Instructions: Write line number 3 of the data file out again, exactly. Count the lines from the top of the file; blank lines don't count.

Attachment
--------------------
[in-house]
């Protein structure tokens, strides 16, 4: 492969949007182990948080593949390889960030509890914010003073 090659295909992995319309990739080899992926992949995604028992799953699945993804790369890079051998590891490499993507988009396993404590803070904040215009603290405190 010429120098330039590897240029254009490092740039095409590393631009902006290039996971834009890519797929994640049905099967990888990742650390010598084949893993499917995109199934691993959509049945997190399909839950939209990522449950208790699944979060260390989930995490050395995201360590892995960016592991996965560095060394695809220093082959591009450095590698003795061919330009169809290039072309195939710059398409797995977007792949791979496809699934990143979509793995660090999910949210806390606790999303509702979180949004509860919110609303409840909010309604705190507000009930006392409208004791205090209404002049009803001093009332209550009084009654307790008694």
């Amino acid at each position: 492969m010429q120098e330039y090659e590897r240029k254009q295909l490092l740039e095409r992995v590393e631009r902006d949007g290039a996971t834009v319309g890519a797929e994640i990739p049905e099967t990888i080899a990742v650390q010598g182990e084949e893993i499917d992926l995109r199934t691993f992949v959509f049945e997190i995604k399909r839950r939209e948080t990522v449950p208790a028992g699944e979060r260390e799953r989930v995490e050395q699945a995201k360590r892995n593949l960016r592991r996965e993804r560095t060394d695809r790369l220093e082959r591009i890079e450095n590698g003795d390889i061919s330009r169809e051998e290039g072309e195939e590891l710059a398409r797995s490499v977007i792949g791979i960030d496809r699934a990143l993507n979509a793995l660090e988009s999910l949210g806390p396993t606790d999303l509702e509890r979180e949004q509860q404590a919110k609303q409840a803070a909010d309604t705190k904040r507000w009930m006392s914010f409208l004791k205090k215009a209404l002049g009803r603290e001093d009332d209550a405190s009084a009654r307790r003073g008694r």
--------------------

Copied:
């Amino acid at each position: 492969m010429q120098e330039y090659e590897r240029k254009q295909l490092l740039e095409r992995v590393e631009r902006d949007g290039a996971t834009v319309g890519a797929e994640i990739p049905e099967t990888i080899a990742v650390q010598g182990e084949e893993i499917d992926l995109r199934t691993f992949v959509f049945e997190i995604k399909r839950r939209e948080t990522v449950p208790a028992g699944e979060r260390e799953r989930v995490e050395q699945a995201k360590r892995n593949l960016r592991r996965e993804r560095t060394d695809r790369l220093e082959r591009i890079e450095n590698g003795d390889i061919s330009r169809e051998e290039g072309e195939e590891l710059a398409r797995s490499v977007i792949g791979i960030d496809r699934a990143l993507n979509a793995l660090e988009s999910l949210g806390p396993t606790d999303l509702e509890r979180e949004q509860q404590a919110k609303q409840a803070a909010d309604t705190k904040r507000w009930m006392s914010f409208l004791k205090k215009a209404l002049g009803r603290e001093d009332d209550a405190s009084a009654r307790r003073g008694r």